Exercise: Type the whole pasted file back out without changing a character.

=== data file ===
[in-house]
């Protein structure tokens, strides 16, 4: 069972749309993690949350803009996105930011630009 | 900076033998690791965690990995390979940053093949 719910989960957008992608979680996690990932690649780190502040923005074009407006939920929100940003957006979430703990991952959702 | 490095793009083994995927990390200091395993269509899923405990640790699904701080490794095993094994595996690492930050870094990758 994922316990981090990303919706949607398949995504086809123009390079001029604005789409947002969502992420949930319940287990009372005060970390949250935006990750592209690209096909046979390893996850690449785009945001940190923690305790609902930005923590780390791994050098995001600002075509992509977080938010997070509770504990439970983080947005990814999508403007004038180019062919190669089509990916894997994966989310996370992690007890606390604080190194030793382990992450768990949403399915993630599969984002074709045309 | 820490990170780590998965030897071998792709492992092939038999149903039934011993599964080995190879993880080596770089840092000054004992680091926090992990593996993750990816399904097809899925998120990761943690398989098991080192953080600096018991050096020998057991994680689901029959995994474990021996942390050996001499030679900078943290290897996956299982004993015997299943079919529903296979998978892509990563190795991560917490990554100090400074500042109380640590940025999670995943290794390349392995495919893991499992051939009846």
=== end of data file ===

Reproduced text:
[in-house]
């Protein structure tokens, strides 16, 4: 069972749309993690949350803009996105930011630009 | 900076033998690791965690990995390979940053093949 719910989960957008992608979680996690990932690649780190502040923005074009407006939920929100940003957006979430703990991952959702 | 490095793009083994995927990390200091395993269509899923405990640790699904701080490794095993094994595996690492930050870094990758 994922316990981090990303919706949607398949995504086809123009390079001029604005789409947002969502992420949930319940287990009372005060970390949250935006990750592209690209096909046979390893996850690449785009945001940190923690305790609902930005923590780390791994050098995001600002075509992509977080938010997070509770504990439970983080947005990814999508403007004038180019062919190669089509990916894997994966989310996370992690007890606390604080190194030793382990992450768990949403399915993630599969984002074709045309 | 820490990170780590998965030897071998792709492992092939038999149903039934011993599964080995190879993880080596770089840092000054004992680091926090992990593996993750990816399904097809899925998120990761943690398989098991080192953080600096018991050096020998057991994680689901029959995994474990021996942390050996001499030679900078943290290897996956299982004993015997299943079919529903296979998978892509990563190795991560917490990554100090400074500042109380640590940025999670995943290794390349392995495919893991499992051939009846």